Lately, I have made an habit out of reacting to clearly inappropriate close votes that I happen to run into around Stack Overflow with a comment to the question that clearly states my disagreement, in the spirit of Shog9's answer to Directly vote to not close a question. While that seems to be a reasonably effective strategy to prevent further bad close votes, it might be even more effective -- and perhaps even instructive -- if the close voters had the opportunity to read my objections and, should they agree, retract their votes. That being so, I propose there should be a special-purpose mechanism for notifying close voters that their votes are being questioned. In what follows, I will specify some constraints that would make such a feature work in a way that is reasonable for everyone involved.

In principle, casting a close vote is at least as engaged a form of participation in a question as leaving a comment, and so if the latter makes one a potential target of notifications it should be no different for the former. However, if anyone was free to send notifications to close voters under any circumstances, there would be legitimate concerns about the volume of notifications thus submitted, specially towards those doing shifts at the review queues (concerns of the sort raised against Ping close voters on closed question body edit). I believe such concerns would be adequately dealt with by adding four restrictions to my proposed notification pathway:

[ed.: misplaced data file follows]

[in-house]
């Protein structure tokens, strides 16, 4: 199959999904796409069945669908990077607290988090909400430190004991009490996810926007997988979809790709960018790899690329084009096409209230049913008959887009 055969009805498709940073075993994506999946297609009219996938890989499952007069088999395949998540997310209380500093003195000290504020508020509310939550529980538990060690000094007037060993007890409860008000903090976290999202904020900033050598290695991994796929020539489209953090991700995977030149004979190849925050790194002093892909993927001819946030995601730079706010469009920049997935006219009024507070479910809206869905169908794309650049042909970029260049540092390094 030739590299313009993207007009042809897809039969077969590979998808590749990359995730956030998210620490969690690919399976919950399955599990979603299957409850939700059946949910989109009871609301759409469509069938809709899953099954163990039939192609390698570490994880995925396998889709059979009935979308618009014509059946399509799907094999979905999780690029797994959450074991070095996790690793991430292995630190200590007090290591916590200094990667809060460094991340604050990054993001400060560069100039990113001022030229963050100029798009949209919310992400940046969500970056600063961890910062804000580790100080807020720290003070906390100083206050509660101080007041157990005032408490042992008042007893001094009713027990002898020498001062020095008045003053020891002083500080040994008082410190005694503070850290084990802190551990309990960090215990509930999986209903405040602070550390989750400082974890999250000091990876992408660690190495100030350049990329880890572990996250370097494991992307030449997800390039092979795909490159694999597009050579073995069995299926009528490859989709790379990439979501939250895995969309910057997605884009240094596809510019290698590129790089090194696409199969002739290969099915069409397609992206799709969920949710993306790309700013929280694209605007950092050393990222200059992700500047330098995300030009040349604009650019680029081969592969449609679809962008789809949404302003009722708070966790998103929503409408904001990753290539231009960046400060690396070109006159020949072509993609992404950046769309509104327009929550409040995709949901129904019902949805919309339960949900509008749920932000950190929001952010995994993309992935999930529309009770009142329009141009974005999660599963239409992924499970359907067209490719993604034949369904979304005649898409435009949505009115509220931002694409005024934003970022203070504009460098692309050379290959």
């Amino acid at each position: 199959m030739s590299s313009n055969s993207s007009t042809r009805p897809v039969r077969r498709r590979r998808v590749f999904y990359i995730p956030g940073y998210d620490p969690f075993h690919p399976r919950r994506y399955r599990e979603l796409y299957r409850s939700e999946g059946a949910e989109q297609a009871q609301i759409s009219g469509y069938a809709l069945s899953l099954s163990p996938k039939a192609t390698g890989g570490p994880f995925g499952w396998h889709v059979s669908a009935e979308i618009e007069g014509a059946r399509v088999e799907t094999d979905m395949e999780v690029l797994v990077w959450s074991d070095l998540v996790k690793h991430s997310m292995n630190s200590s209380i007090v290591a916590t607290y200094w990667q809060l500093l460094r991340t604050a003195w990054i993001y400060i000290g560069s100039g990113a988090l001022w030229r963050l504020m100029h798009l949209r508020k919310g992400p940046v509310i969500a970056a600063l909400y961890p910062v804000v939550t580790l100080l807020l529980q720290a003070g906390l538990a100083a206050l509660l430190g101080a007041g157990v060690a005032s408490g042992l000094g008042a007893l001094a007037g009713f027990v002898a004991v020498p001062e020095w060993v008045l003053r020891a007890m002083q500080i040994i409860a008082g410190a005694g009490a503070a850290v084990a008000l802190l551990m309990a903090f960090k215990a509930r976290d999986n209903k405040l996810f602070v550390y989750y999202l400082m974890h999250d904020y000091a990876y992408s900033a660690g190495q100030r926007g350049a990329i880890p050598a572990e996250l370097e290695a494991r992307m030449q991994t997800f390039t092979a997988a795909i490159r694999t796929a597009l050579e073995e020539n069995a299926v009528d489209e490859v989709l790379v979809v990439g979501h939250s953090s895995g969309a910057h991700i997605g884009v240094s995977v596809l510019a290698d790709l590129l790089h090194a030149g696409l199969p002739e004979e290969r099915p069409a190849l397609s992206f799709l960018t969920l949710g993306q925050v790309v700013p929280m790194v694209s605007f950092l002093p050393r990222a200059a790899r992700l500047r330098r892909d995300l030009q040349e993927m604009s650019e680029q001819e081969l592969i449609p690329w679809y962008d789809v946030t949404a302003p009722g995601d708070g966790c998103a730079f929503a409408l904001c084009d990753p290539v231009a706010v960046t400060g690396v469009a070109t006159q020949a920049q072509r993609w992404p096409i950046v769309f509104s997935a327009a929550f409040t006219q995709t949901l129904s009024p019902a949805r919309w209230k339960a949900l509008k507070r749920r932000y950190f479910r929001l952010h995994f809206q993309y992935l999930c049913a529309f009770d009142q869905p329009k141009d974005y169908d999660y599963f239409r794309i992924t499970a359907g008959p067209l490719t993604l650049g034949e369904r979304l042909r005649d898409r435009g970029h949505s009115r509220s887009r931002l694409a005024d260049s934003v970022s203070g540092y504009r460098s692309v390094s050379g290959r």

• Notifying close voters should be necessarily accompanied by a comment (this should discourage drive-by notifications and mindless gut-feeling misuse of the feature).

  • Notifying close voters should only be an option for questions that are still open (after all, we already have the reopen queue for closed questions).